October 2016 St Andrews’ Declaration

“The St Andrews Declaration on a Shared Humanity” – Statement from the Trustees 7th October 2016

‘The St Andrews Declaration on a Shared Humanity’ was signed recently by the Church of Scotland Moderator.

The wording of the declaration can be found here: http://www.yearofinterfaithdialogue.com/

The University of St Andrews website states that this document, ‘written by St Andrews Professor of Divinity Mario Aguilar, incorporates the teachings of different faiths and embraces the basic principles of humanity, equality, diversity and freedom. Once signed, it is hoped that the document will be used in schools, and by community and faith groups around the world, to form discussion and foster the idea of a common humanity, as a tool against radicalisation’.

The document was signed at the end of September 2016 by leaders from various religions, including Christians, Jews, Muslims, Hindus, Buddhists and followers of the Dalai Lama. Amongst the signatories was the present Moderator of the Church of Scotland, the Right Rev Dr Russell Barr.

To argue for the importance of our common humanity and to build alliances by which we can stand together, opposed to the violence against our fellow human beings that has become increasingly associated with radicalisation, is a good thing and something that Covenant Fellowship Scotland would wish to commend and support.

As Christians, we believe that every human being is made in the image of God and therefore has an innate value and dignity and ought to be treated with respect.

Furthermore, we believe that people of any and every religious belief ought to be treated with respect and be able to pursue their religion free from persecution.

We also believe that it is desirable for all Christians and churches, including the Church of Scotland, to work with adherents of other religions, wherever possible, for the common good.

To that extent we understand and appreciate the Moderator’s desire to join with others at St Andrews to highlight our common humanity, our desire to stand against violence – particularly that associated with radicalisation, and to help to encourage a peaceable spirit at this time in the world’s history.

However, a problem arises in that the Declaration, which has been signed by our Moderator amongst others, goes well beyond the intention described above.

In particular, point 4 of the Declaration begins ‘We share a common path towards the Absolute …’, thus presenting the view that all religions are expressions of the same human search for spiritual meaning and purpose.

There are two problems with this statement:

1) First, it denies the uniqueness of Christ. As Christians, we believe that there is one God, who has revealed Himself in and through Jesus Christ, who is the incarnate Son of God, the eternal second Person of the Trinity. We believe that forgiveness and salvation are only to be found in Christ.

2) Second, we do not believe that all paths lead to the Absolute. Nor do we believe that all religions are on a common, shared journey. Following the teaching of Jesus (e.g. Matt 7:13-14), we believe that there are two paths: ‘the narrow road’ that leads to life and ‘the broad road’ that leads to destruction. We believe that adherents of other religions must be reached with the Gospel and called to faith in Jesus Christ.

There are other problems with the Declaration, including the way in which an attempt has been made to squeeze the plain teaching of Jesus in John 17:21 into a very different mould from that intended by Jesus and the apostle John. The fundamental problem with the Declaration, however, is the one highlighted above.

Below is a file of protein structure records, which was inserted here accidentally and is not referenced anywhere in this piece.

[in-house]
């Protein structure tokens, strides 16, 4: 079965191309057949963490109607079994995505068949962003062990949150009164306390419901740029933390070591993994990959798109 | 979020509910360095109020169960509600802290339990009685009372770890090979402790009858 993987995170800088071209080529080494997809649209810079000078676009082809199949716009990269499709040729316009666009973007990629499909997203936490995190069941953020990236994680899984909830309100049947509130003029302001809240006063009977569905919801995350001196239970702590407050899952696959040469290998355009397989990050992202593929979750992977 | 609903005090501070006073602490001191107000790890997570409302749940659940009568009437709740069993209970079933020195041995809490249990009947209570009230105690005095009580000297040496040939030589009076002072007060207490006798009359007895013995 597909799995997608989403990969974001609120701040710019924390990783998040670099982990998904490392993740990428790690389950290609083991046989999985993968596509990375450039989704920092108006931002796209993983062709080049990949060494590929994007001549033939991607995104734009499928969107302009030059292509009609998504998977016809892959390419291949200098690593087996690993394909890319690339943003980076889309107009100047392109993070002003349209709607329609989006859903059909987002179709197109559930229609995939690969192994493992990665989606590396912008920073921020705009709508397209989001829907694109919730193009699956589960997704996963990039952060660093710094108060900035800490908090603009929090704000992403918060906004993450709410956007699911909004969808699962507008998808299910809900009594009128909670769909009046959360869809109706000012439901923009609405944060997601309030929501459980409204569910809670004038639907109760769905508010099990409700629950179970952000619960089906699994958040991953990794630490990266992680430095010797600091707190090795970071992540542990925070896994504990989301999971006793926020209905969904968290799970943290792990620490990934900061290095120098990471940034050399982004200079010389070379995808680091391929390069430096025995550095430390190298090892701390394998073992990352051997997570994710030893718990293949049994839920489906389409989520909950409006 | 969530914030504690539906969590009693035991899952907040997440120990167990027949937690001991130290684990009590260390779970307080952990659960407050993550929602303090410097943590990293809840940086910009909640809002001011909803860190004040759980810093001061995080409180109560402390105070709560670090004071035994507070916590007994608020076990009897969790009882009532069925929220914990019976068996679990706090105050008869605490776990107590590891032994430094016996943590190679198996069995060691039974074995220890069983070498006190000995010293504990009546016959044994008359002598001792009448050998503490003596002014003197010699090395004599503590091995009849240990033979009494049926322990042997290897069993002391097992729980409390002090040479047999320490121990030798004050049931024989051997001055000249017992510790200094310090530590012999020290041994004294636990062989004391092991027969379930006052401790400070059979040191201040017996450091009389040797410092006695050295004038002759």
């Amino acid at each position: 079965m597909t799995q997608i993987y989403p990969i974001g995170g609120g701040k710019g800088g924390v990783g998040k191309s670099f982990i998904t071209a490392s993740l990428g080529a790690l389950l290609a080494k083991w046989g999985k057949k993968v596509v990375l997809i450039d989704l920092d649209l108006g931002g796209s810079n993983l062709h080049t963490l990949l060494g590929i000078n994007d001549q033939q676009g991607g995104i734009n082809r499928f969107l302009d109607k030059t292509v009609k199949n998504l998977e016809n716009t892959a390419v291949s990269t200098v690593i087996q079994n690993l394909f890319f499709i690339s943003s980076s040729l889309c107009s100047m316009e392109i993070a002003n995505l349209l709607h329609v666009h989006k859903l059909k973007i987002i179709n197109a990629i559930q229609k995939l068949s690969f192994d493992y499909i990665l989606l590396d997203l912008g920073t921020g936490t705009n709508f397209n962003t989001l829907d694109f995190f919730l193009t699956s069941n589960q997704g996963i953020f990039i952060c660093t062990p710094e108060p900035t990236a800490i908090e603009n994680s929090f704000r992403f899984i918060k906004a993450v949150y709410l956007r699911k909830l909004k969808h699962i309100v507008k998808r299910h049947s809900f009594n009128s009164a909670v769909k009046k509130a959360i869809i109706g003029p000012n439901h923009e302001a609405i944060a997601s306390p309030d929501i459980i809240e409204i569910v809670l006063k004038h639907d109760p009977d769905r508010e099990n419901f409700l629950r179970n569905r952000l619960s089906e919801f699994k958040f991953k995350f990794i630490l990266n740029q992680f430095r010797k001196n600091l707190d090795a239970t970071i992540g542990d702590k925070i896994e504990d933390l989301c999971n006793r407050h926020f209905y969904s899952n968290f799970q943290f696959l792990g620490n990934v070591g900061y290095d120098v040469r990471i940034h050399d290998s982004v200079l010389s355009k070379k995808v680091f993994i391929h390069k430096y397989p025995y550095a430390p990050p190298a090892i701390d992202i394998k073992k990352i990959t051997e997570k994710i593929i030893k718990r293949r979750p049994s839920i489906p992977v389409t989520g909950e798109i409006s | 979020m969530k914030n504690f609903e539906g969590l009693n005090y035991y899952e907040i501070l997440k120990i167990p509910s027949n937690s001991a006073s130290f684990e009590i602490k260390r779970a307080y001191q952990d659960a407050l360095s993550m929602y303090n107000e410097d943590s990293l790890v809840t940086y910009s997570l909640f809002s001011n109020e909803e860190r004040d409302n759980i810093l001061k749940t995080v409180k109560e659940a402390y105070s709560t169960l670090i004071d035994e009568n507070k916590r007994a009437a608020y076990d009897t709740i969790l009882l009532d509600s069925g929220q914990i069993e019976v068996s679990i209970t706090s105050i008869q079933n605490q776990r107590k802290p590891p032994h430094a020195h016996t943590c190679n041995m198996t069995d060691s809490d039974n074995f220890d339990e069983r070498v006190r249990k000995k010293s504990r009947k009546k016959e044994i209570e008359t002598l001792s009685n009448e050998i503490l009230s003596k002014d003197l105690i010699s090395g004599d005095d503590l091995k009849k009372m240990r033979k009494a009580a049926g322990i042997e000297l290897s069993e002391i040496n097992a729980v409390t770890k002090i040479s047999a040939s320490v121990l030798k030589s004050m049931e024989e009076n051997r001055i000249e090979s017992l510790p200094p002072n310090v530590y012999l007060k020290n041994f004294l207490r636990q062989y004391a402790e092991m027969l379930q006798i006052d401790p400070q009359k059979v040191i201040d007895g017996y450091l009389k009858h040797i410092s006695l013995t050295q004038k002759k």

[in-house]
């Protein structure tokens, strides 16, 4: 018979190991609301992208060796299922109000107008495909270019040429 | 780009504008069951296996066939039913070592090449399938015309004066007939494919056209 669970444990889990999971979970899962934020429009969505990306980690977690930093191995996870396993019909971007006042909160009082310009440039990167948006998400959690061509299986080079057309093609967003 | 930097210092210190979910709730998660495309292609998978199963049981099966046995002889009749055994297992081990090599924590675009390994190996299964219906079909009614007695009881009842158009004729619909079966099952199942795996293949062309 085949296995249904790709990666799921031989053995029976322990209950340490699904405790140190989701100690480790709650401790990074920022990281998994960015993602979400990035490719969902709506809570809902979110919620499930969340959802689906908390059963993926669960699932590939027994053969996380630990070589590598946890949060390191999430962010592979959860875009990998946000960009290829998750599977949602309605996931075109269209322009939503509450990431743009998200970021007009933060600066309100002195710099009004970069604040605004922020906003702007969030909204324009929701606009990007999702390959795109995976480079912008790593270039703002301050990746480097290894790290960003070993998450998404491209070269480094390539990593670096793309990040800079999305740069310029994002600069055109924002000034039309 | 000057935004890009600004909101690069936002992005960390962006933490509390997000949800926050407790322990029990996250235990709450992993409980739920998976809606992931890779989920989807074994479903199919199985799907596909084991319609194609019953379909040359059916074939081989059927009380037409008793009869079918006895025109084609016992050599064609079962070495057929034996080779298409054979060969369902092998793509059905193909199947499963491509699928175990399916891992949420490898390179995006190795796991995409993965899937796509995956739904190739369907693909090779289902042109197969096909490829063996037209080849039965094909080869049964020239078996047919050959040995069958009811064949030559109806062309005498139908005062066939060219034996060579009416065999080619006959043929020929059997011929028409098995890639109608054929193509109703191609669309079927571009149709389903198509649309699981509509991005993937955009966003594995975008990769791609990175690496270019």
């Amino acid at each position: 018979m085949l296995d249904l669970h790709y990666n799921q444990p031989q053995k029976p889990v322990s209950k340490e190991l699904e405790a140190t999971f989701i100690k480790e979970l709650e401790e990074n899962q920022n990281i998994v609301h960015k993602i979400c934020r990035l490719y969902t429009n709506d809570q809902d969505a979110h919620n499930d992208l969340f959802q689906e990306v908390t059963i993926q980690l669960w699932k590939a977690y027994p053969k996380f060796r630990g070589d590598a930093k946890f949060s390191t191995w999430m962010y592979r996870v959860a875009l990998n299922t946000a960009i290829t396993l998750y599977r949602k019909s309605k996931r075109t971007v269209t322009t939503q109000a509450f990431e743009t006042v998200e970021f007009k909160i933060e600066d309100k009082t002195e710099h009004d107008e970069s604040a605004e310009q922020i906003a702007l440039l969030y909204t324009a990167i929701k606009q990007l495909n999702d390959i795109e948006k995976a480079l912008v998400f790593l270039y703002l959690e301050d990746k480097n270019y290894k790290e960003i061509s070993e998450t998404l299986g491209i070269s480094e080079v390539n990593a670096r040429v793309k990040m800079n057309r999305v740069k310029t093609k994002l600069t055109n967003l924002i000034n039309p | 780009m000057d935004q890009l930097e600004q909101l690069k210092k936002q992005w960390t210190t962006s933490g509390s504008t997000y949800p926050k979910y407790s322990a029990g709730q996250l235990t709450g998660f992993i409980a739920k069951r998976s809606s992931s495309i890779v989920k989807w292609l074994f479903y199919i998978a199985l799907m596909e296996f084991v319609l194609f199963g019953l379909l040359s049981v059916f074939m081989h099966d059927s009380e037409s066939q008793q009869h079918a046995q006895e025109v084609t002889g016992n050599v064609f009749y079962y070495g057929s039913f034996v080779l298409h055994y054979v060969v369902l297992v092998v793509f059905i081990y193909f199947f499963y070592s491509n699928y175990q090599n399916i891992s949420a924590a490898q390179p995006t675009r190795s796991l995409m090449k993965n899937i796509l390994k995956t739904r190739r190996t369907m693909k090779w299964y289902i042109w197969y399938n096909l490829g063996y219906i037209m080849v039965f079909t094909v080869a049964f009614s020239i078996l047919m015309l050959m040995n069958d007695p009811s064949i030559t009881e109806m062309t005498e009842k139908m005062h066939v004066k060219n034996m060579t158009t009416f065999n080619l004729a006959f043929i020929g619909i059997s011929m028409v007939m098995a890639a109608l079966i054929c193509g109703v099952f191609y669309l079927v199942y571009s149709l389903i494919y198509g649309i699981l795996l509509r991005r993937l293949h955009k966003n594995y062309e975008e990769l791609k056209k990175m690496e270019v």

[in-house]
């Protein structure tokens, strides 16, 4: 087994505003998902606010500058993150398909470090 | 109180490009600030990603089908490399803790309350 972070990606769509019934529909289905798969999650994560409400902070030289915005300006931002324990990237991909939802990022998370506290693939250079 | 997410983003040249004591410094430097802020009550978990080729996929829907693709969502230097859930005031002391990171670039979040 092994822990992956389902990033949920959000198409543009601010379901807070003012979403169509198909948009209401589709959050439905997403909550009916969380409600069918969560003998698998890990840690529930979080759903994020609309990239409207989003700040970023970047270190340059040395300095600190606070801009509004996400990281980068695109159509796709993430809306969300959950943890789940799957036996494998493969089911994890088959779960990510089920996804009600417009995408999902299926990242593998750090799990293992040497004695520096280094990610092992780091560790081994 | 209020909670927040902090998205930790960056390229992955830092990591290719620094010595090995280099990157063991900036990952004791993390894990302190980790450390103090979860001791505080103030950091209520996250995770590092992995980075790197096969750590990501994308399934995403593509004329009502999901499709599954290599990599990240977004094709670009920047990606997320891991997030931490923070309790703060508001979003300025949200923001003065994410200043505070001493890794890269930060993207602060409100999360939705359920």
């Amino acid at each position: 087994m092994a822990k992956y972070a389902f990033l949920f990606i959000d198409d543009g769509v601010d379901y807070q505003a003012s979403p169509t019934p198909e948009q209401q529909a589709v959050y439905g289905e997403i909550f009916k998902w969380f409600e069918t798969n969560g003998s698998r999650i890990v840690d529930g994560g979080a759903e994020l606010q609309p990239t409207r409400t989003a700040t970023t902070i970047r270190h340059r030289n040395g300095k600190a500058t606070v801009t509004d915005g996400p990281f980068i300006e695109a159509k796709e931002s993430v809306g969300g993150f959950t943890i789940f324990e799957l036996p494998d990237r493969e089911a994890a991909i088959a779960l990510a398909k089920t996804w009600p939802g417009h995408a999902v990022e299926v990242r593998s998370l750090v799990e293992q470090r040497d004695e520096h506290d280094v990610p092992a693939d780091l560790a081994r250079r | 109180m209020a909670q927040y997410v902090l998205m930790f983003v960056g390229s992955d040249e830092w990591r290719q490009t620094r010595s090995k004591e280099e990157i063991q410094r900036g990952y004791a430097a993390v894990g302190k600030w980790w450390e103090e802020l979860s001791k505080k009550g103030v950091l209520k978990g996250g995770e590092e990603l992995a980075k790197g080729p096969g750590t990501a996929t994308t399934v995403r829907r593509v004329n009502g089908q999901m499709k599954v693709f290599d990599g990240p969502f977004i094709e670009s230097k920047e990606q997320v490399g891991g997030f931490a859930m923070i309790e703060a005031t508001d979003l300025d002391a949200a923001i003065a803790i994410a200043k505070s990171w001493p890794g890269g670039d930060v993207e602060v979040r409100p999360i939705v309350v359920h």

Let us remember the definition of the Church of Scotland and its core doctrines as expressed in the very first of its ‘Articles Declaratory’:

‘The Church of Scotland is part of the Holy Catholic or Universal Church; worshipping one God, Almighty, all-wise, and all-loving, in the Trinity of the Father, the Son, and the Holy Ghost, the same in substance, equal in power and glory; adoring the Father, infinite in Majesty, of whom are all things; confessing our Lord Jesus Christ, the Eternal Son, made very man for our salvation; glorying in His Cross and Resurrection, and owning obedience to Him as the Head over all things to His Church; trusting in the promised renewal and guidance of the Holy Spirit; proclaiming the forgiveness of sins and acceptance with God through faith in Christ, and the gift of Eternal Life; and labouring for the advancement of the Kingdom of God throughout the world…’

This Article makes it clear that the Church of Scotland is legally constituted as a church that (amongst other things) is committed to:

  • Worshipping one God, the Trinity: Father, Son and Holy Spirit
  • Adoring the Father
  • Confessing the Lordship of Jesus Christ; glorying in His Cross and Resurrection; and owning obedience to Him as the Head
  • Trusting in the renewing power and guidance of the Holy Spirit
  • Proclaiming the forgiveness of sins and acceptance with God through faith in Jesus Christ

Let us commit ourselves afresh, therefore, to stand shoulder to shoulder wherever possible with women and men of faith: declaring and upholding our common humanity and the dignity and equality of every human being; respecting one another and enabling one another to pursue our chosen religion free from persecution; working with adherents of other religions wherever possible for the common good; and standing against violence – particularly that associated with radicalisation – as we seek to encourage a peaceable spirit at this time in the world’s history.

But let us do that as those who stand true to the fundamental convictions of the Scriptures as embraced within our own first Article Declaratory, which after all define who and what the Church of Scotland is.

The Trustees of Covenant Fellowship Scotland
October 2016